In August 2020, we detailed how we redesigned The Grantmaking School’s courses for a virtual format and with a focus on equity. We shared that the pandemic had accelerated our schedule to move courses online and provided an opportunity to reflect on the current and emerging learning needs of grantmakers. It soon became clear that strategies and tools for responding to systemic inequality and calls for racial justice were chief among what grantmakers needed and were asking for.
Though we plan to return in some form or fashion to in-person courses in 2022 and beyond, the move to virtual courses has been a success and will remain one of our leading approaches to learning. We’ve heard from participants how much more accessible online learning is, and that they appreciate the “safe space” created for learning and candid discussion and the engagement built into the course experience.
The number of grantmakers registering for our public courses has greatly increased. Our geographical reach has also expanded to include practitioners joining us from states and organizations that are new to us. We are offering courses more often and have waiting lists for our most popular content.
The increased demand for courses, the accessibility afforded by virtual learning, and the focus on understanding and developing equitable practices, presented an opportunity to respond to the learning needs of grantmakers and our own need to diversify our instructor pool.
We sought to expand our instructor pool according to a variety of measures — age, time in the sector, experience within grantmaking organizations, and alignment of technical skills with the curricula of what we refer to as our core courses: Philanthropy 101, Proposal Analysis, Strategy and Evaluation, Persuasive Writing, and Financial Analysis. Diversifying our instructor pool helps The Grantmaking School better respond to the growing and changing learning needs of the sector. Gathering and analyzing data about our instructors also allows us to better understand the expertise gaps and blind spots we may have.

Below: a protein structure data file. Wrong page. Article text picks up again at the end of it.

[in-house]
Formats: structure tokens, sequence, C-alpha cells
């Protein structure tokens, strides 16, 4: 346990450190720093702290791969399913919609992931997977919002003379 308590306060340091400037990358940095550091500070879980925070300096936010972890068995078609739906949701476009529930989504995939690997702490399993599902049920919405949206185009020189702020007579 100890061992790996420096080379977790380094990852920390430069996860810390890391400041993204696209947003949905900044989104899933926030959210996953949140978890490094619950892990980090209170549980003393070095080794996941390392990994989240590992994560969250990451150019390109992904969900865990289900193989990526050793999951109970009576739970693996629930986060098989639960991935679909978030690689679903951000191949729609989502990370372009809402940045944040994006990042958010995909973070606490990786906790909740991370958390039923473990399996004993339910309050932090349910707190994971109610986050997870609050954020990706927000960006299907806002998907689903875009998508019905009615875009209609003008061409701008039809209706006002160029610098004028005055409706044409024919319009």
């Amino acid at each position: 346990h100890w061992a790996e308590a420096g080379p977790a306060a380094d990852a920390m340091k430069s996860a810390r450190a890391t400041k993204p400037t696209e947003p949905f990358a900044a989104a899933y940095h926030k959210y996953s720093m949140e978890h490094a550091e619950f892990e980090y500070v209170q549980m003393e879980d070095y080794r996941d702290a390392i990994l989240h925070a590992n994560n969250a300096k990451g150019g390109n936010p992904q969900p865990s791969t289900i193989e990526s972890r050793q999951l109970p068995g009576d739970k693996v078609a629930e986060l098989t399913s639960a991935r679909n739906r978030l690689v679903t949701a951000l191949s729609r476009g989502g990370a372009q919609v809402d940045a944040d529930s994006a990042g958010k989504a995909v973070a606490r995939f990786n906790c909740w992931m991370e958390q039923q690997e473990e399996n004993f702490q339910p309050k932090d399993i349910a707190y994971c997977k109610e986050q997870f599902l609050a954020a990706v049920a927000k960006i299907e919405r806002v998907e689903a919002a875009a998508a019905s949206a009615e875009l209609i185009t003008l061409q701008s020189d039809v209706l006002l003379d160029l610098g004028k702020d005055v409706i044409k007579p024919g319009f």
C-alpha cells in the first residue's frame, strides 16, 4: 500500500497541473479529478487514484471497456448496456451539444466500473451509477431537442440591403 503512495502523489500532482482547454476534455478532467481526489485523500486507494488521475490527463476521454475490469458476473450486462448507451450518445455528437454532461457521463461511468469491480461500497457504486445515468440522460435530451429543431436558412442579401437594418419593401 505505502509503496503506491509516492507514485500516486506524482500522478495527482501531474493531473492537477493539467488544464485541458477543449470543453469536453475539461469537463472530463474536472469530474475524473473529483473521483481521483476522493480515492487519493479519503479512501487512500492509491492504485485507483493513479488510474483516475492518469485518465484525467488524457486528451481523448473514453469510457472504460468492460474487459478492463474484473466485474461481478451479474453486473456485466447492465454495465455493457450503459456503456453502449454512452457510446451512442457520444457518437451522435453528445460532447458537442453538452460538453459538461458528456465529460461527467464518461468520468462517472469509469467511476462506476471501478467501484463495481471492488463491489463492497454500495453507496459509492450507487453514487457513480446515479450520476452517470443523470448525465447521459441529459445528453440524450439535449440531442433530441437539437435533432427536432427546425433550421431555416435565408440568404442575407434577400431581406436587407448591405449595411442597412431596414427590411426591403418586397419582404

So, we set to work. Over the course of 2020, we recruited more than a dozen new instructors from across the United States and now boast a dynamic and impressive pool of more than two dozen instructors.
We improved upon an already incredibly talented pool of instructors and while we recruited and invited what we thought was a diverse group, we needed a way to measure and evaluate that diversity. This required reflection on why we sought to “diversify,” what we meant by that goal, and what it was that was important to measure. Rather than using checkboxes or assuming what characteristics were important about our instructors, we decided to ask them. We asked our instructors to share what parts of their identity they felt were relevant to both philanthropy and teaching at The Grantmaking School. What we got back was instructive and much more meaningful than just demographics.
The richest feedback came from a request to share how background and experience inform our instructors’ approach to philanthropy and to teaching.
The Importance of Education
Many respondents described a passion for education and the influence it had early in their own lives as an important part of their identity. Some shared that they grew up in “low income” neighborhoods, were first-generation college students, and had a strong belief that education was a way “out” or up. Said one instructor, “Education was a pathway to upward mobility for me, like so many others.”
A Global Perspective